"We all want the same thing," Geathers said. "I think that's going to make a difference. Antwan, Tank. We've all had years where we haven't been as productive as we have been. We want to get back to where our numbers were before and be respected among our peers. When I set foot on the field I want offenses to have to account for me."

It's too early for Zimmer to talk about schemes. What he wants to see first on Friday is the attention to pass rush technique he hammered into them during the offseason.

"Last year we got punched in the chest a lot," Zimmer said. "As soon as you get punched, your feet stop and it's over. So we're trying to eliminate that. That's one of the big keys I'm looking forward to Friday night."

With the Bengals pass rush getting a nice test in Friday's opener in New Orleans against a Saints offense that threw for 5,000 yards last season while posting the second-best sacks-per-pass ratio in the league, now is a good time to look at the curious case of Robert Geathers Jr., aka "Junior," aka "Jumpy."

Go back to the night of Sept. 10, 2007 when he looked for all the world as if he was about to become one of the game's dominant defenders. Coming off that 0.5-sack season, Geathers led the Bengals season-opening win by logging a stat in every defensive category.

But in the 31 games since he's had just five sacks. And it's far from all his fault.

In '07 injures dictated Geathers move to SAM linebacker for a month and he did it without saying a word. Last year sacks were so rare because the Bengals offense was on pace for much of the season to score even fewer points than their expansion cousins of 1968.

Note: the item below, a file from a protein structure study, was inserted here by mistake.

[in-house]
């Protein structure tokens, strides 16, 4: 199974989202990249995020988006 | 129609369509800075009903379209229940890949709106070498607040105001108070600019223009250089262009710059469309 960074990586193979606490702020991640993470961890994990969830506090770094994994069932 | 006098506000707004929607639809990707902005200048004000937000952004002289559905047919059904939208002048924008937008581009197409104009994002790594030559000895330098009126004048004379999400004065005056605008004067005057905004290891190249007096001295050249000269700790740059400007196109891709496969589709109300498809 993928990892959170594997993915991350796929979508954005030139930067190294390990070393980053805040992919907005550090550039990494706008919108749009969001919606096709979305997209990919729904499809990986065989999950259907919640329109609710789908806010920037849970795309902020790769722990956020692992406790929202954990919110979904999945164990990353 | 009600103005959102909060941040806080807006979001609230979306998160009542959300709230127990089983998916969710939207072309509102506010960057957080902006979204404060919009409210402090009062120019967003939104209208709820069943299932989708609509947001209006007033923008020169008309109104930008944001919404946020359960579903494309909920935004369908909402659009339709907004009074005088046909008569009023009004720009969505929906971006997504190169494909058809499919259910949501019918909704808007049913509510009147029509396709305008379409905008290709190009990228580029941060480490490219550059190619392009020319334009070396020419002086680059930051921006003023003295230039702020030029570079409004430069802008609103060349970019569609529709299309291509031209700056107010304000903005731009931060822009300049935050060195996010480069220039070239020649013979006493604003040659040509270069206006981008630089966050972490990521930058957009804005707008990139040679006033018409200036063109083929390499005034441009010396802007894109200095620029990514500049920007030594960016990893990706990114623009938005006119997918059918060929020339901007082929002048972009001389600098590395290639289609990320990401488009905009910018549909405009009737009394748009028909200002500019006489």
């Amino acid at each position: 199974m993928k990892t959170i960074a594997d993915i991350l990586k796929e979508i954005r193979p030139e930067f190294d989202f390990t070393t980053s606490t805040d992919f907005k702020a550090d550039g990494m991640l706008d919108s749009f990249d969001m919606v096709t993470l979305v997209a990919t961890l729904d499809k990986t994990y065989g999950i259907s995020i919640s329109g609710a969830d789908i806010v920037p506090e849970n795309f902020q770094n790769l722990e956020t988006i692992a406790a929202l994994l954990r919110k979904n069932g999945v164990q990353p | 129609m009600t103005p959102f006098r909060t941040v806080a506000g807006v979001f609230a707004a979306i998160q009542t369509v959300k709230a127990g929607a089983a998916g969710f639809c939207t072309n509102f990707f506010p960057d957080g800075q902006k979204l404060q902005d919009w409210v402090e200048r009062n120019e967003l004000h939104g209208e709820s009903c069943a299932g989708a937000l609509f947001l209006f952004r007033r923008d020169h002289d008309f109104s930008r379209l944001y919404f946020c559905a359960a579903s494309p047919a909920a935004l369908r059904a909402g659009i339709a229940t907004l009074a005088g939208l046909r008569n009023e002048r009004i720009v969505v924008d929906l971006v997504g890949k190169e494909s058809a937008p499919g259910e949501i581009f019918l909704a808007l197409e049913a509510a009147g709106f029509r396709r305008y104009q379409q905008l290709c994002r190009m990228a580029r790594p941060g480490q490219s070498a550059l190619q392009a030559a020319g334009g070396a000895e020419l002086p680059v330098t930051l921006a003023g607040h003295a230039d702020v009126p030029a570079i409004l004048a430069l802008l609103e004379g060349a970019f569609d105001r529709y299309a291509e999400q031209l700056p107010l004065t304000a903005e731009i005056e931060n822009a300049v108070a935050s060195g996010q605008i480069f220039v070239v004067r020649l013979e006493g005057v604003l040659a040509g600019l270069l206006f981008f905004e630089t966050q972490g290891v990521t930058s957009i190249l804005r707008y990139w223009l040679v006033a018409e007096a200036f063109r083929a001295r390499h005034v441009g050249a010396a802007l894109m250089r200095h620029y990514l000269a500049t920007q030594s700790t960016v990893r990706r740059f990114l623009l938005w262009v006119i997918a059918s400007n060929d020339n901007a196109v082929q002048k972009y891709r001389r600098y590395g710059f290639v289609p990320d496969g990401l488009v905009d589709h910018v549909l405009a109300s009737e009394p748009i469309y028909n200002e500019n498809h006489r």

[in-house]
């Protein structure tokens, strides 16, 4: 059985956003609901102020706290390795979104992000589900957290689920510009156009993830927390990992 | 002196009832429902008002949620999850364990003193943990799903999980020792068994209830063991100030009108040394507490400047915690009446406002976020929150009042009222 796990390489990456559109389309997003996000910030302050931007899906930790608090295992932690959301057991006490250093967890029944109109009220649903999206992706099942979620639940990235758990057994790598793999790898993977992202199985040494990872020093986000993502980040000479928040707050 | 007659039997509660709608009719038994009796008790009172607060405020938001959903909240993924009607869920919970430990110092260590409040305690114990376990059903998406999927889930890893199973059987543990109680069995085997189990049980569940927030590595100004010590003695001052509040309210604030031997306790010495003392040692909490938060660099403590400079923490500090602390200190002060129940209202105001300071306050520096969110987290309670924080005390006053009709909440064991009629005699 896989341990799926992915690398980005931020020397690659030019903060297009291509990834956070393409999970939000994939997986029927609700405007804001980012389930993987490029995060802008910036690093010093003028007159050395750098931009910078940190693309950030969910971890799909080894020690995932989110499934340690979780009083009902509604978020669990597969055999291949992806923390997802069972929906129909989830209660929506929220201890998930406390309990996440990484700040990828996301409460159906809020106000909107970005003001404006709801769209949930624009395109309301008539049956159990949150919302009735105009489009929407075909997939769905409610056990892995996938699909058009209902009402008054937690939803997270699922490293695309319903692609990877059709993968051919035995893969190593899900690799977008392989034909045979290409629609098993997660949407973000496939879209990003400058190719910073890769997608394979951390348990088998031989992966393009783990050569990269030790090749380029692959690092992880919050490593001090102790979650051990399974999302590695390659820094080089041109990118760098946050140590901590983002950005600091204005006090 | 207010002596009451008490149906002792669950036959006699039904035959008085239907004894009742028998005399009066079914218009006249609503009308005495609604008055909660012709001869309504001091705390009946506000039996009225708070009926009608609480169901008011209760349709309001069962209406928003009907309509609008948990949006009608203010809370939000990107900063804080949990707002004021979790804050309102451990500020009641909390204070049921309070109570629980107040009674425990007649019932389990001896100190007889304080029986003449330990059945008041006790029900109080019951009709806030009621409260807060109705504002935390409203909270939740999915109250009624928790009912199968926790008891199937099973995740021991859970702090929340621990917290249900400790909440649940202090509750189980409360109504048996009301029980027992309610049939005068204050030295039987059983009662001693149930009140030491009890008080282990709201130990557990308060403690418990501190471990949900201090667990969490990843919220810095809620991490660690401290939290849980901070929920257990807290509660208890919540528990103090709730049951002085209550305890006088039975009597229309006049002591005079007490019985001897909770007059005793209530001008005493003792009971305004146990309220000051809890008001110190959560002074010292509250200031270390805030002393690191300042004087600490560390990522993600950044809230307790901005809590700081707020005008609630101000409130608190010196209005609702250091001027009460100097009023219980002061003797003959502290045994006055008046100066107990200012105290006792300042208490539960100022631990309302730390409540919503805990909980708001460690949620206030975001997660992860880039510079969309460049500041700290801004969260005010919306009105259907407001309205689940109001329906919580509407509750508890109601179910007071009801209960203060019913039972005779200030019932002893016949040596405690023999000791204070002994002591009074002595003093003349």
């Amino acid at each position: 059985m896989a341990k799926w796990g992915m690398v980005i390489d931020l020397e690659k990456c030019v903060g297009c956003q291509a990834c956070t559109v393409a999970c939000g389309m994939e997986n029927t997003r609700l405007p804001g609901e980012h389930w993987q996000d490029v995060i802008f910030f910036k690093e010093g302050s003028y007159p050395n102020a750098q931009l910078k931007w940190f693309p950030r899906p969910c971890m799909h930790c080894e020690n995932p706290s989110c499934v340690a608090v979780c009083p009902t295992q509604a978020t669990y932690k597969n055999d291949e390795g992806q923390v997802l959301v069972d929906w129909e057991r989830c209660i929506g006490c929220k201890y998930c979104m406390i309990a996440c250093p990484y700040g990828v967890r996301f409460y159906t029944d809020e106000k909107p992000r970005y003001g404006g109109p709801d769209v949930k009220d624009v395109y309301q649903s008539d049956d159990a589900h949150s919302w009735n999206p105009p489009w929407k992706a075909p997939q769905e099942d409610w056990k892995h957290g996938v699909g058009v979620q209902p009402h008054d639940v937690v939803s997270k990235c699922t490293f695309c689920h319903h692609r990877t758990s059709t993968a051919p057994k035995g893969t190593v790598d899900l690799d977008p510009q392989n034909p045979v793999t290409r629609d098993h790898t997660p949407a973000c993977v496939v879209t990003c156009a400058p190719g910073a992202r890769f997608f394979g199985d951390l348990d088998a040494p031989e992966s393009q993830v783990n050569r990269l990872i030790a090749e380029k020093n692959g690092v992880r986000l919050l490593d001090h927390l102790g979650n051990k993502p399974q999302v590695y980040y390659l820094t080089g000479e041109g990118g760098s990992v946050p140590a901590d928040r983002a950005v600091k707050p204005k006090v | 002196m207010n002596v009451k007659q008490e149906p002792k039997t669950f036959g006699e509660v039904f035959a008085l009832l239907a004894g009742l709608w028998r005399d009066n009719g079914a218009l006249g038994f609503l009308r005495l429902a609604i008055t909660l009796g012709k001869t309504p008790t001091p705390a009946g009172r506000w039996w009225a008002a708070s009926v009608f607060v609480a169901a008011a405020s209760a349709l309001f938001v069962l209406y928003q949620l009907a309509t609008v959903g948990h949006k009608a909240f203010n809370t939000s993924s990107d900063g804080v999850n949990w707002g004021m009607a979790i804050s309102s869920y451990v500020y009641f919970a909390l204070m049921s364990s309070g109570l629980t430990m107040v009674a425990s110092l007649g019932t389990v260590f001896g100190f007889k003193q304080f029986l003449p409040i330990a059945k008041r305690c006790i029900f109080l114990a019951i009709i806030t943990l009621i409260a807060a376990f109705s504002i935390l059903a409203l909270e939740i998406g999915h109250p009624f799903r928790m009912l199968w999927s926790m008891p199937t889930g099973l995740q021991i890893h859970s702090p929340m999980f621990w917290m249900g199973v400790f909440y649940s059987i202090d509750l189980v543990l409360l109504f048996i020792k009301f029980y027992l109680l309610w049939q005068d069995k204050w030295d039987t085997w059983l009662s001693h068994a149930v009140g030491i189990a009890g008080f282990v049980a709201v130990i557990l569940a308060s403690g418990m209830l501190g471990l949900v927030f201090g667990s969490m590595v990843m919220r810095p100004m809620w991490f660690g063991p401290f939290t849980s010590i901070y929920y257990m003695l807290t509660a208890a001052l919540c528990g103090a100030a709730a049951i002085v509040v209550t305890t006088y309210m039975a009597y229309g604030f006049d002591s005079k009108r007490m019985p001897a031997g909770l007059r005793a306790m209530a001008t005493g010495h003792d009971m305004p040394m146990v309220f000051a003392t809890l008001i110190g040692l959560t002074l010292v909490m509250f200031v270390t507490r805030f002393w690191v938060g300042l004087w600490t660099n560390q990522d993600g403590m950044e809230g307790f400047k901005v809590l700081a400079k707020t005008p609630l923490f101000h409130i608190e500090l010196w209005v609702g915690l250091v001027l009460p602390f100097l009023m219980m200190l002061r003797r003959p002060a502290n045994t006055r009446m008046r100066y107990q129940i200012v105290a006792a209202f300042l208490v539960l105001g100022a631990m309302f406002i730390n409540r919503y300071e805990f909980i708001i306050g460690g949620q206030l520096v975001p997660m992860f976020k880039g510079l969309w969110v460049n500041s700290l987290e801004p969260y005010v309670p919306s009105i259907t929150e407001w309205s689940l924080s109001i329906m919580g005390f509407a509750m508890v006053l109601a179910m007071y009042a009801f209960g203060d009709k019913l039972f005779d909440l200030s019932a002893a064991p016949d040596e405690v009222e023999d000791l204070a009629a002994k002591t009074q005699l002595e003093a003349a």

With right end Justin Smith gone last year and Odom hurt for much of it in his spot, it was a no-brainer for offensive lines to slide toward Geathers in the rare instance the Bengals knew the other team had to pass.

"Junior's got tremendous physical ability," said Lewis before Wednesday's practice. "He's demonstrated it. He can play on his feet. I think he'd be a fine 3-4 outside linebacker. He's got the ability to learn that stuff and he did two years ago. I think Robert's at that point. Everybody wants to point (the finger). Based on what your responsibilities, sometimes it means you're not going to get sacks but it doesn't mean you're not a good player. Sacks come in bunches and unfortunately that's all a lineman is measured by sometimes."

A good year for Geathers?

"A good year for Robert Geathers?" he repeated. "I don't look at numbers out there. But if we're winning and being a difference-maker. Being a disruptor on third down and helping get the defense off the field. Make the offense account for me on every play. They have to find where I am. Put two guys on me."

Geathers may be only 26, but it seems like he's been around so long that he's 36. And he sounds 46 because he knows Zimmer's schemes are only going to accomplish so much.

"He can put me in position," Geathers said. "But I've got to take it from there. He can't make me a Pro Bowler. That's on me."